« Reply #11 on: January 04, 2010, 08:20:46 PM »
We got the preliminary cabling done today from the head to the switch, and from the switch to jacks on the top of the deck. We haven't connected the other switch output back to the internal preamp yet. The big pushbutton 4PDT switch was a very close fit, took a couple of tries to get it right. Shawn came up with a much better way to mount the switch than I had initially proposed, with just enough clearance around the capstan and other stuff under the head shield. Noise floor from the heads is well below that of the outboard preamp, so I don't think noise from any motor control electronics will be a problem. We did run the head cables up just behind the front cover rather than running them into the back of the machine. That was the only routing up to the jacks that seemed to be logical anyway.
« Last Edit: January 04, 2010, 08:32:15 PM by docb »
Dan "Doc B." Schmalle
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Offline jcmusic

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Re: A Studer A810 playback head output mod
« Reply #12 on: January 05, 2010, 09:20:36 AM »
We got the preliminary cabling done today from the head to the switch, and from the switch to jacks on the top of the deck. We haven't connected the other switch output back to the internal preamp yet. The big pushbutton 4PDT switch was a very close fit, took a couple of tries to get it right. Shawn came up with a much better way to mount the switch than I had initially proposed, with just enough clearance around the capstan and other stuff under the head shield. Noise floor from the heads is well below that of the outboard preamp, so I don't think noise from any motor control electronics will be a problem. We did run the head cables up just behind the front cover rather than running them into the back of the machine. That was the only routing up to the jacks that seemed to be logical anyway.
Hi Dan,
I realize and understand that you guys are just now trying to figure this thing out, would you mind posting some pic's of your work so far? I would love to see how you are going about this!!!

Jay
Redpoint Model D TT/Soundsmith Sotto Voce Cartridge Otari MX 5050 BII/BH Tube Repro deHavilland Model 222
 Ah Njoe Tjoeb 4000, Rogue Magnum 99, Korneff 45 SET Amp, Klipsch K-Horns Bass Bins/2" Tractrix Horns 2" BMS Drivers, Vintage Tubes.

Offline docb

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Re: A Studer A810 playback head output mod
« Reply #13 on: January 05, 2010, 10:36:04 AM »
It's a little crazy here today as we get ready to head out for CES. Maybe you can nudge me about it on Monday and we can get some pics posted then. Basically the switch is mounted to the headblock right above the capstan, on a bracket we fabricated from aluminum angles. The head wires come straight over to it and the shielded twisted pair cables to the output jacks are routed back through the hole that the head cables went through to the original preamp, and then up the front center of the deck right behind the front cover plate and over to the jack field at the top. The shields on the new cables are connected to the spring shields on the head cables - probably the most tricky aspect of the connection scheme.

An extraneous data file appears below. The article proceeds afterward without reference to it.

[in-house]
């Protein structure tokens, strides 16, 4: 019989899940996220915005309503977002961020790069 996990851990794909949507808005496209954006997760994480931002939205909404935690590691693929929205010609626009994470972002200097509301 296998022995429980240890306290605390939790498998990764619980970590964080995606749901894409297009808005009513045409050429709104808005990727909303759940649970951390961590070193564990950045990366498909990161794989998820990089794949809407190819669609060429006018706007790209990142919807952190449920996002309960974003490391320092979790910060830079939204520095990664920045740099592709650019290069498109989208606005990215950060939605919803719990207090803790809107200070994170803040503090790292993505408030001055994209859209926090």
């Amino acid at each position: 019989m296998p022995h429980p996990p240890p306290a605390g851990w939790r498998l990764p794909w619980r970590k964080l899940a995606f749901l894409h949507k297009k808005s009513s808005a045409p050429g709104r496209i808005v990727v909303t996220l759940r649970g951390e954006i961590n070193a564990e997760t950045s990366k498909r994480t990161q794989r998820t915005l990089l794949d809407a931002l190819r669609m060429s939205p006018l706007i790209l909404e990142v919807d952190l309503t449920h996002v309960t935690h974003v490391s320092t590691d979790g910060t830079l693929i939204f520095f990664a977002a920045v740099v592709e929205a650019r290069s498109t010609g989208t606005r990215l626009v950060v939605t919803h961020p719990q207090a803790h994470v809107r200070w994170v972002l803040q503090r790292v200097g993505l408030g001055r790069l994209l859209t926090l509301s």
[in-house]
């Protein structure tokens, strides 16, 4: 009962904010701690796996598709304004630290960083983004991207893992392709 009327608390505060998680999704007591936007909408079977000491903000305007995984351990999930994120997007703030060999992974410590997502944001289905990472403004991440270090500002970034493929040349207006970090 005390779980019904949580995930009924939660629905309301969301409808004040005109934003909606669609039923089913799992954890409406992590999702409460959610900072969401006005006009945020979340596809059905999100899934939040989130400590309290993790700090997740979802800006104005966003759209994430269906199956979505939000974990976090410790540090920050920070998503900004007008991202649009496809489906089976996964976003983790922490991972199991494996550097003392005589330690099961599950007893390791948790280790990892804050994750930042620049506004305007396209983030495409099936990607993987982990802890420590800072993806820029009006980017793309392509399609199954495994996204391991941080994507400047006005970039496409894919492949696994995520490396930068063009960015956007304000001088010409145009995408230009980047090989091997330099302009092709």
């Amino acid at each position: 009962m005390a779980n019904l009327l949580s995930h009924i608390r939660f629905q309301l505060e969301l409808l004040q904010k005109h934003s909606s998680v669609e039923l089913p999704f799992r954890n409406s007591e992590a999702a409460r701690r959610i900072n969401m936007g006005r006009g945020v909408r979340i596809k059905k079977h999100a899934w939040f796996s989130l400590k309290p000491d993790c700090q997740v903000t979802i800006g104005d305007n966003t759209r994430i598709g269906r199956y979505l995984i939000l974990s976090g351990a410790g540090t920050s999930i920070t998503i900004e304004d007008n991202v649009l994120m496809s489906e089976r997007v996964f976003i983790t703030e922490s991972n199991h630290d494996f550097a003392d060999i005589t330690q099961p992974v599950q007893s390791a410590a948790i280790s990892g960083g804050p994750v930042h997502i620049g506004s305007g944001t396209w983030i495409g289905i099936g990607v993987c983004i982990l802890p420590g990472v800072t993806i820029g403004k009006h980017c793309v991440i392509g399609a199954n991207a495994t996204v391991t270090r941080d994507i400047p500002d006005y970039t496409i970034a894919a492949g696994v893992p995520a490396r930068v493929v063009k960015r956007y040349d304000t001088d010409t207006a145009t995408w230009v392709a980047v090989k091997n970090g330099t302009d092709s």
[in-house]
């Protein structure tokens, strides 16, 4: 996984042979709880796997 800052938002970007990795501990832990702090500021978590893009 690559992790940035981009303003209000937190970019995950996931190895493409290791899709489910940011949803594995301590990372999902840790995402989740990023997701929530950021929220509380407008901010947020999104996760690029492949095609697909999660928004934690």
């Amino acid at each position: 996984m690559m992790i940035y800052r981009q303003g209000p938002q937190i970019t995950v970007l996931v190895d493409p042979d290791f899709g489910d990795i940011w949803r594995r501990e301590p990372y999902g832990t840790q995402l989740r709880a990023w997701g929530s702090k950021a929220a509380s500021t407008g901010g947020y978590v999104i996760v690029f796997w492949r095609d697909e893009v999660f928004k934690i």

Dan "Doc B." Schmalle
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Offline docb

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Re: A Studer A810 playback head output mod
« Reply #14 on: January 05, 2010, 07:58:59 PM »
Today's exploration was frequency response. We ran the A810 head into the Tube Repro that I use on my Nagra T. We had set the input impedance of the Repro to 90K ohms for the Nagra head, which gives us a slight rise at 10kHz and a slight rolloff at 15khz, a reasonable compromise for what might be a worn head issue, and not too far off what we usually use for the input load with Otaris and Technics.

However with the A810 (and IIRC we found this to be the case with an A80 head as well, a couple of years ago at VSAC) we sure don't have any HF rolloff issues with a 90K load! HF test tones into 90K ohms were rising, maybe 1.5dB hot at 10kHz and 3dB hot at 15kHz. I should mention that we have a bit more than a foot of shielded twisted pair cable inside the Studer and that was running into cheapo 1.5 meter STP cables to the Repro when we were seeing this 3dB rise at 15K. Perhaps you noticed other cable capacitance related issues besides treble rolloff that I have not spotted, Arian?

We will be installing trimpots to adjust the head damping to see if that can get the HF trimmed down a bit. That seemed to work for the A80, but if not for this A810 we can tweak the eq a bit too. In terms of relative levels we found the midband and bass output of the Studer head to be around 75% of the output level from an Otari head, which is one of the stronger playback heads. The Studer is about equal to the Flux Extended response head in terms of midband output level.

We looked at noise levels and waveforms next. I had a slightly microphonic EF86 in one channel that seemed to pick up a small 100kHz spike on that channel when the Studer was on, but the other EF86 didn't show any appreciable increase in it's noise floor whether the Studer was on or off, head connected or not connected. Pretty sure a tube swap will cure that slight spike and we should then be able to say the noise from the Studer is well down in the weeds.

Oh yeah, I suppose you guys want to know how it sounds. There is a very stable and smooth sense to the music, very smooth mids with a nice solid bass foundation. I would need to listen side by side to be sure but I'm guessing the Nagra might have a little more dynamic snap and the Studer might have a little more meat and potatoes. Won't comment about the highs until we get the HF response dialed in.
« Last Edit: January 05, 2010, 08:44:05 PM by docb »
Dan "Doc B." Schmalle
President for Life, Bottlehead Corp.
Managing Director - retired, The Tape Project